Police academies and universities collaborate through international cold case analysis project

With police tape in foreground, a group of students in boiler suits walk though forest and investigate a mock-crime scene

For some years now, students have been introduced to the analysis of cold cases and long-term missing persons cases at police academies and various universities worldwide.

Now, the Police Expert Network on Missing Persons (PEN-MP), AMBER Alert Europe and Locate International have succeeded for the first time in connecting educational organisations working on these cases with one another across national borders.

Involved in this unique project are the Police Academy of Lower Saxony (Polizeiakademie Niedersachsen) from Germany, where cold case analyses have been taking place since 2014, as well as the universities of South Wales, Leeds Beckett, Staffordshire, Winchester and Central Lancashire (Great Britain) and Murdoch and Newcastle (Australia).

The primary objective of this international collaboration is to enable young police officers and students to establish a close link between theory and practice in cold cases. It also enhances their investigative mindset by drawing on and learning from students from a variety of disciplines including criminology, policing, forensic science, psychology, forensic archaeology and anthropology.

Ten of Murdoch University’s Criminology and Forensic Science students – from Murdoch’s Bachelor of Criminology, Bachelor of Science, and Master of Forensic Science courses – have been provided the unique opportunity to work on the cold case project.

Senior Lecturer in Criminology, Dr David Keatley, and Senior Lecturer in Forensic Science, Brendan Chapman, were able to initiate the global exchange as a result of their wide-reaching collaborator network connected to the Cold Case Review @ Murdoch initiative.

“Because it’s an active case, we and the students have signed confidentiality agreements which prevents us discussing the actual case, but I can say this type of unrestricted access that the German Police are offering is an amazing opportunity for our students” said David.

Prior to starting the case, the students will receive training in cold case investigation by the Detective Director of the Lower Saxony Police Academy Karsten Bettels.

Mr Bettels is no stranger to homicide cases, having come from an extensive career as a homicide squad detective prior to becoming an educator.

“Karsten brings such an amazing amount of experience and knowledge in investigating homicide cases,” Brendan said.

“He lectures at the Lower Saxony Police Academy and came up with the cold case review as part of the course offering there.

“Working with Karsten, Murdoch University students are now embarking on their own cold case review of an actual open case.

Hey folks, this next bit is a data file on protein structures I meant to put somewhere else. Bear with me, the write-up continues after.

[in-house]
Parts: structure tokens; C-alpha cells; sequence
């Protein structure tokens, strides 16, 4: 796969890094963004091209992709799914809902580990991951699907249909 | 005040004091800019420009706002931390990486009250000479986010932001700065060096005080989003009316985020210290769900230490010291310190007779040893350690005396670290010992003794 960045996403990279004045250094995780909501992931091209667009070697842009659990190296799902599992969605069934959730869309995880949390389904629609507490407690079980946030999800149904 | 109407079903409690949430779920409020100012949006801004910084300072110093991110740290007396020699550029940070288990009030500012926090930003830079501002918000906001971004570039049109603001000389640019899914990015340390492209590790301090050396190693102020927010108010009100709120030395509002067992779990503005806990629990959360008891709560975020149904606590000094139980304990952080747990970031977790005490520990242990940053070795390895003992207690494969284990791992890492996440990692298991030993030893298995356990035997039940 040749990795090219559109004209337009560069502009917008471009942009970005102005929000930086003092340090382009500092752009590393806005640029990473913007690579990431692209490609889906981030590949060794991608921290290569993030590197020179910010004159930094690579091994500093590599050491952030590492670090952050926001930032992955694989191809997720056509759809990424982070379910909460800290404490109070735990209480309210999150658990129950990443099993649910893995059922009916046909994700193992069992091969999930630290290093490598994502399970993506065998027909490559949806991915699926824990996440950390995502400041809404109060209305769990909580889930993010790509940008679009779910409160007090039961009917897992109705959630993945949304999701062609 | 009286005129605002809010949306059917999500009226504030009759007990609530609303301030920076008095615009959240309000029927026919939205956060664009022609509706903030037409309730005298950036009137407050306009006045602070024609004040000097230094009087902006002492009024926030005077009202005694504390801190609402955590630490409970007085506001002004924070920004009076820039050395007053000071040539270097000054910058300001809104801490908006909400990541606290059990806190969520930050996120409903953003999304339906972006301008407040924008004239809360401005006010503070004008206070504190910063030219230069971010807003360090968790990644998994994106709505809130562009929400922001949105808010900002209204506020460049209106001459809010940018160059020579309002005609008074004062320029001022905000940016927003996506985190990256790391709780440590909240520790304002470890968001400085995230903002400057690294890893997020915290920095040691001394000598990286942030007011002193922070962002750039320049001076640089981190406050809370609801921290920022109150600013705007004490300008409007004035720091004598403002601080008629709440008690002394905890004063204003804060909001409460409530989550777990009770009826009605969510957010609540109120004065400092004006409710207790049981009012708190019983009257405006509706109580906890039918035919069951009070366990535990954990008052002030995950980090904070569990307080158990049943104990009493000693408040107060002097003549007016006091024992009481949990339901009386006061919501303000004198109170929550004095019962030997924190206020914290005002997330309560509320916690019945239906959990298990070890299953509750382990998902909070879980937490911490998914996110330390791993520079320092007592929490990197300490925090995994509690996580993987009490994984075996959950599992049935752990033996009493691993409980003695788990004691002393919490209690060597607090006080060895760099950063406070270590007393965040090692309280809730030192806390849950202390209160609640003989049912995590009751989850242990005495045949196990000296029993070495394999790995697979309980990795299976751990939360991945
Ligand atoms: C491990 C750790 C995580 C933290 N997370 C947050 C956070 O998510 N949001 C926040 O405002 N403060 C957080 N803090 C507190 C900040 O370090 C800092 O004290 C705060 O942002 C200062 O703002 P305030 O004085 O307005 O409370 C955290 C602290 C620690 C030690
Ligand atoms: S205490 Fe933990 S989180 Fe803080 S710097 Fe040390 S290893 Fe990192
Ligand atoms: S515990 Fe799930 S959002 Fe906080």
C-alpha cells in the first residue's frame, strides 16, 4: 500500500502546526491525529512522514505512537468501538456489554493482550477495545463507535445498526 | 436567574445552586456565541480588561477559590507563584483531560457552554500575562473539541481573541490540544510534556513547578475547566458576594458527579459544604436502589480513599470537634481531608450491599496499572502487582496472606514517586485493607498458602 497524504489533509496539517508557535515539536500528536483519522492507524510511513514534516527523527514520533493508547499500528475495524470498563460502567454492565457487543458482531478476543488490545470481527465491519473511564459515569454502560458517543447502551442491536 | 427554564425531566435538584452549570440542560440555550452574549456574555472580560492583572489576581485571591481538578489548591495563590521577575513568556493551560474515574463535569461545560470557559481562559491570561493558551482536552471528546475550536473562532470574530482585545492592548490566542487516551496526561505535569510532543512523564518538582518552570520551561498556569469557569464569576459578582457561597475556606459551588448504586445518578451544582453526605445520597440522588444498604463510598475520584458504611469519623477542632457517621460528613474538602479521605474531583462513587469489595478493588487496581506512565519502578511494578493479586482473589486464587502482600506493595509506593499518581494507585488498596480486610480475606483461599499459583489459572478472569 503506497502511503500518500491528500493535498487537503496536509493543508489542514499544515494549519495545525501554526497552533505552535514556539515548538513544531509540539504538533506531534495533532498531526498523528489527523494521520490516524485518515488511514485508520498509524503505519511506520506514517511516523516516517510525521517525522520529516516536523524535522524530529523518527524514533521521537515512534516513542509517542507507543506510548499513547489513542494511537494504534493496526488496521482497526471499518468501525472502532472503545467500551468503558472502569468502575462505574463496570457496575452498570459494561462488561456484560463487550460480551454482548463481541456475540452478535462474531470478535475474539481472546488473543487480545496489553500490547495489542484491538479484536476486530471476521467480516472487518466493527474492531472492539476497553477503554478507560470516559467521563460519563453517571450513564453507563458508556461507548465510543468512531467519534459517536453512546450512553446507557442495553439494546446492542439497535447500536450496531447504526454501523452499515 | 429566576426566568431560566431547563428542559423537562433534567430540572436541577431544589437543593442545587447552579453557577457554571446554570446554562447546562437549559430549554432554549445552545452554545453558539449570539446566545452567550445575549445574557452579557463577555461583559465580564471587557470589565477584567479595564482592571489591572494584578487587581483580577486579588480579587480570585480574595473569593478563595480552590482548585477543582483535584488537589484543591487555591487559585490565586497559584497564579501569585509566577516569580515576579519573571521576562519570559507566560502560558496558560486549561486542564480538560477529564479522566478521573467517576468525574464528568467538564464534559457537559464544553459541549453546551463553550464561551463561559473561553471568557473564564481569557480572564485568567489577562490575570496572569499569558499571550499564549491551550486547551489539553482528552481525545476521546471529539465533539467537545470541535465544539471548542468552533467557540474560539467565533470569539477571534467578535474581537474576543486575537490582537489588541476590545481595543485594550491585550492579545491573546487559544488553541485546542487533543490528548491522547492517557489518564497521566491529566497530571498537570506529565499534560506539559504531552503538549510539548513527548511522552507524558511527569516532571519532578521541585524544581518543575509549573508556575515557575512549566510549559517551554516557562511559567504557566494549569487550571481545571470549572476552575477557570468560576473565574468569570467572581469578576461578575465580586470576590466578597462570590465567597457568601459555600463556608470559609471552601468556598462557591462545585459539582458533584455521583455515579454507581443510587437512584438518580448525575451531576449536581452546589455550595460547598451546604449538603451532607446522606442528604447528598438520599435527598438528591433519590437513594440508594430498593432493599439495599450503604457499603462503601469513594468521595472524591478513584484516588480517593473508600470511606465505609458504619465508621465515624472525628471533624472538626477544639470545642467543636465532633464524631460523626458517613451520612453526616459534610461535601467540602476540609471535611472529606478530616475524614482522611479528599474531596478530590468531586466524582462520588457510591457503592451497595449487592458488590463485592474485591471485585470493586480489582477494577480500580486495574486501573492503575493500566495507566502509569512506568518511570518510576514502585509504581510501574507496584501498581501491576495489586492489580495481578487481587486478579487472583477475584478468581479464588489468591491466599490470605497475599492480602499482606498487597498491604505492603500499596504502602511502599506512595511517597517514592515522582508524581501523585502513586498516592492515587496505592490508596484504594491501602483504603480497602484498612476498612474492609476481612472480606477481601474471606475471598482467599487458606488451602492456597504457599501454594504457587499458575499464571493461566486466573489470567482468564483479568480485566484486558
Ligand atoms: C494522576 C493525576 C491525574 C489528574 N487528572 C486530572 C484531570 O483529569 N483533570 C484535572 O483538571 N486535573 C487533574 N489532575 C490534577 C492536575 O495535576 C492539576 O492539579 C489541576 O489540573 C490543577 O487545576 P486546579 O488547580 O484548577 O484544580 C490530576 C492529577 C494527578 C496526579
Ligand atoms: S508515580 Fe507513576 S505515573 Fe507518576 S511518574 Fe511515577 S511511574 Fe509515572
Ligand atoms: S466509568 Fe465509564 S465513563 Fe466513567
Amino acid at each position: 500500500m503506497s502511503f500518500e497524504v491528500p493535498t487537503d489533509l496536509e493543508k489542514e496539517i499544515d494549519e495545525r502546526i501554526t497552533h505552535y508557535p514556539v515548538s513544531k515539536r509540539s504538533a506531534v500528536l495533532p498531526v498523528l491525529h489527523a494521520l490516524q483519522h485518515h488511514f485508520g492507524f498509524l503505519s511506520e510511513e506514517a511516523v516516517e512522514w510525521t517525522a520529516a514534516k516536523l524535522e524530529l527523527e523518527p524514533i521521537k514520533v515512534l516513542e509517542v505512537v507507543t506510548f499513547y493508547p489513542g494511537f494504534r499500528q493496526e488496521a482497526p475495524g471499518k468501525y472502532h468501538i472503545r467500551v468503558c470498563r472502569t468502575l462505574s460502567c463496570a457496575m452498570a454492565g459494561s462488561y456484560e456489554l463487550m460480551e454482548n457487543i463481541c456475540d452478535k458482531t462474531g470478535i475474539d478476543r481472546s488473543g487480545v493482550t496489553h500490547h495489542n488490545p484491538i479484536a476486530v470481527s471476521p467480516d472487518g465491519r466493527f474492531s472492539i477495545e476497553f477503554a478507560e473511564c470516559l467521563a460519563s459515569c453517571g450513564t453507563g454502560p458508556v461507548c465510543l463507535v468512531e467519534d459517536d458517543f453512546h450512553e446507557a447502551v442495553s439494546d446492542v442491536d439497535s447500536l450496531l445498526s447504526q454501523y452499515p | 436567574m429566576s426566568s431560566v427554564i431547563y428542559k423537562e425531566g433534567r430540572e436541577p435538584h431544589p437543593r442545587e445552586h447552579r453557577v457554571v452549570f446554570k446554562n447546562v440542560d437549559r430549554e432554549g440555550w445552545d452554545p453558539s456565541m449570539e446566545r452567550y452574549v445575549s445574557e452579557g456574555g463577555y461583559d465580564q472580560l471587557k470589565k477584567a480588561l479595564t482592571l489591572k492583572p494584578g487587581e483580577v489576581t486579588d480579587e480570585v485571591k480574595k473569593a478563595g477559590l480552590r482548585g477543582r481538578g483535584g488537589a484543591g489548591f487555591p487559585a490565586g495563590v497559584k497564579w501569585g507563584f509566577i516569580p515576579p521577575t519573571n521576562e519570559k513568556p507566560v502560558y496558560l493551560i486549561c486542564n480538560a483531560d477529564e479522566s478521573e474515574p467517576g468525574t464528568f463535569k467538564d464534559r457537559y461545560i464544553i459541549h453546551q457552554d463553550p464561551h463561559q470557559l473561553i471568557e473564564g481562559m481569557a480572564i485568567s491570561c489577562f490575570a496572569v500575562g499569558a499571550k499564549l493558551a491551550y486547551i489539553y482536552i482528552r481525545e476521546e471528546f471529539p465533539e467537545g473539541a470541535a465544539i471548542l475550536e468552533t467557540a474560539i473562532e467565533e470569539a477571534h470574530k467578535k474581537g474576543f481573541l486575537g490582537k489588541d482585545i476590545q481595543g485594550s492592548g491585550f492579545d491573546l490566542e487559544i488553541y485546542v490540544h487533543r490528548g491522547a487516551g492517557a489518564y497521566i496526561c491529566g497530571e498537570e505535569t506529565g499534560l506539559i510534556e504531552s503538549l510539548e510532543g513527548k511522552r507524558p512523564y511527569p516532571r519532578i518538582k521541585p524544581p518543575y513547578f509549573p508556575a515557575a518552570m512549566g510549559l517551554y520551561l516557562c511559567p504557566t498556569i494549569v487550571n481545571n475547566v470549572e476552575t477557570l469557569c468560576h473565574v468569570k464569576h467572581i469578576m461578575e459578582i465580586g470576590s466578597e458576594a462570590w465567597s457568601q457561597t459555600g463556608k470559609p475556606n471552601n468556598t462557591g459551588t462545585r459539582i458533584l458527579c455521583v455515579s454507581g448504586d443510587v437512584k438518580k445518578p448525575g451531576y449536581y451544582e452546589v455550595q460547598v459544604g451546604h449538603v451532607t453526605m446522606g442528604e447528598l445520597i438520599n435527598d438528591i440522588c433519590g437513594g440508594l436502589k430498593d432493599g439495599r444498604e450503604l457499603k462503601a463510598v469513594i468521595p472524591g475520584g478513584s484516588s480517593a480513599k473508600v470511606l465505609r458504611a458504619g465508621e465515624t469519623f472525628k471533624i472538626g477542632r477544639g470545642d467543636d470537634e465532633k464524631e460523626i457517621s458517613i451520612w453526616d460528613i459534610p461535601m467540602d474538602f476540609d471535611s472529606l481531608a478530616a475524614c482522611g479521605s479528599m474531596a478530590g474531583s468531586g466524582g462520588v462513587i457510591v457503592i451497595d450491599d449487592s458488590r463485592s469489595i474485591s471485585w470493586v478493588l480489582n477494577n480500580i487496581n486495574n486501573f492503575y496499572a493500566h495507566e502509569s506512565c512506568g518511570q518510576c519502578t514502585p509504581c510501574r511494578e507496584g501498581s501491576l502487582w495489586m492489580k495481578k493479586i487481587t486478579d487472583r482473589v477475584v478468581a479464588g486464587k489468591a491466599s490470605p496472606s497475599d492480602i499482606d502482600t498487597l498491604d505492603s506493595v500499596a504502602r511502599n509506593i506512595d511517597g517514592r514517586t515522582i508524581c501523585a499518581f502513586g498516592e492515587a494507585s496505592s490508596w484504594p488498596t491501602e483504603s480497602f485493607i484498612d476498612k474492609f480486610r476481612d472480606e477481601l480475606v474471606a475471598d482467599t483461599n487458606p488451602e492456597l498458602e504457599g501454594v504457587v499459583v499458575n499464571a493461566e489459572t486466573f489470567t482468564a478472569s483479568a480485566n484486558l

“Having Murdoch students able to tap into that expertise and combine it with a cross cultural experience is unique globally. This has never been done before. Anywhere.”

Murdoch University Pro Vice Chancellor, Grant O’Neill said the international collaboration between the universities and the police academies was a significant development in the delivery of the criminology and forensic science courses.

“To enable our students to work in collaboration with students from universities around the globe, and the police academies, on an actual cold case will be invaluable in their education,” Professor O’Neill said.

“They will learn on the job while applying the theory and education from their studies, while also learning as part of the collaboration with their peers from the other participating universities.

“The work of Brendan and David in introducing our students to this collaborative network and to work on an actual cold case shows the value of the forensic and criminology courses at Murdoch University, with educators who have that experience and expertise.

“I’m looking forward to hearing of the outcome of the collaboration and their work on the cold case.”

Details of the cold case review project

Cross-border analysis of cold cases

After being given a theoretical introduction to the basics of cold case analysis, in particular in understanding the victim and the crime scene, four multidisciplinary teams from the participating academies and universities, consisting of forty-five students, are now analysing an attempted homicide of a child and a long-term missing person's case.

Expansion cold case analysis project

The results obtained will be made available to the investigating authorities responsible for cold cases in Germany. The public prosecution offices, including the Public Prosecutor's Office in Verden (Germany), which provided the cases, attach great importance to having well-trained young academics in the police, and hope that this will lead to more institutions working together on cold cases internationally.

Forensic and Criminology students wishing to get involved in Cold Case Review @ Murdoch can email David and Brendan at

Murdoch now offers a Master of Criminology, the only university in Western Australia to offer this unique course, in which you can gain a competitive edge and learn specialised knowledge and advanced skills needed to respond to a wide range of tasks in the criminal justice system and the field of criminology. 

Posted on:

14 Dec 2020

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